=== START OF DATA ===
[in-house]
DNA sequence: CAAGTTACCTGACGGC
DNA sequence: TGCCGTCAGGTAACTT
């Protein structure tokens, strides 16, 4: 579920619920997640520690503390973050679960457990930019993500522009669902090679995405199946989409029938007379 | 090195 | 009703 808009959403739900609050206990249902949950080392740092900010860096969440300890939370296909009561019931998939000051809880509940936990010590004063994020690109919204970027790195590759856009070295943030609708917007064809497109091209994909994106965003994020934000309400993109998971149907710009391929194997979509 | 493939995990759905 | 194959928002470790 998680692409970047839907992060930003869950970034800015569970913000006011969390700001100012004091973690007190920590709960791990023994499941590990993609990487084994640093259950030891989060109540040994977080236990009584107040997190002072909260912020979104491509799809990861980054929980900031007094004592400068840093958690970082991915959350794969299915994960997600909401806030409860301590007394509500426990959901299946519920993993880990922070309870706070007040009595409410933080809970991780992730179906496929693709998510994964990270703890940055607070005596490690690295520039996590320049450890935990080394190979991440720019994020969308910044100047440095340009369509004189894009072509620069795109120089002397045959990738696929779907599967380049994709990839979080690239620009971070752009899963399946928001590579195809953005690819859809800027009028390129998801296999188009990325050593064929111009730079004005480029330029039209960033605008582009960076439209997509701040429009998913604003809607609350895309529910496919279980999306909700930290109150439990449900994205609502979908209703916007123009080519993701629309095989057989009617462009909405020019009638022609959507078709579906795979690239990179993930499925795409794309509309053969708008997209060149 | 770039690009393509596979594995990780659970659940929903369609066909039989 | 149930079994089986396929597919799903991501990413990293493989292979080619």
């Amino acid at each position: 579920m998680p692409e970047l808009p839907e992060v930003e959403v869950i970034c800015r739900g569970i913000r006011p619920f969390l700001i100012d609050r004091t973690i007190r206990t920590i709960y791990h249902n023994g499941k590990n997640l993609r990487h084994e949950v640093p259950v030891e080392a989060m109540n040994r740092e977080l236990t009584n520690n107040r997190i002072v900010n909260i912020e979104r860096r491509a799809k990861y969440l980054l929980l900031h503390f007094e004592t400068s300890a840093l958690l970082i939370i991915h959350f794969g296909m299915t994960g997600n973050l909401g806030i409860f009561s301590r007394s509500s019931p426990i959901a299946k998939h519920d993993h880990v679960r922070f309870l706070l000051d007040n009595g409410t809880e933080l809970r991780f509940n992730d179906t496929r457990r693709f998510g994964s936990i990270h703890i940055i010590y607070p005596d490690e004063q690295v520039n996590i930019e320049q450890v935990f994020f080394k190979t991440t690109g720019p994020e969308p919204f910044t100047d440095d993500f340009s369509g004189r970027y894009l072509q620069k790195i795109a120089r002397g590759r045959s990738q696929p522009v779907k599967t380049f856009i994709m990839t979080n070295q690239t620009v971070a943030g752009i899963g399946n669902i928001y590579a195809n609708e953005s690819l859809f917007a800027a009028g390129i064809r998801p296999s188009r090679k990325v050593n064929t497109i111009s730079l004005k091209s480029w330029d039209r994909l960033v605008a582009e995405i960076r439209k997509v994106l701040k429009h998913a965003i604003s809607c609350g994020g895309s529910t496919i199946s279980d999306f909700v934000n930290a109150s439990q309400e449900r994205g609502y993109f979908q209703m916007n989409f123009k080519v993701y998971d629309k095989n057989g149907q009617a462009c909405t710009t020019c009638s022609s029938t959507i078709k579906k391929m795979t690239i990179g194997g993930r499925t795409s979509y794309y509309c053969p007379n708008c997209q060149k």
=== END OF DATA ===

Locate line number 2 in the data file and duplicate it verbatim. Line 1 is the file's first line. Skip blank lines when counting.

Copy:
DNA sequence: CAAGTTACCTGACGGC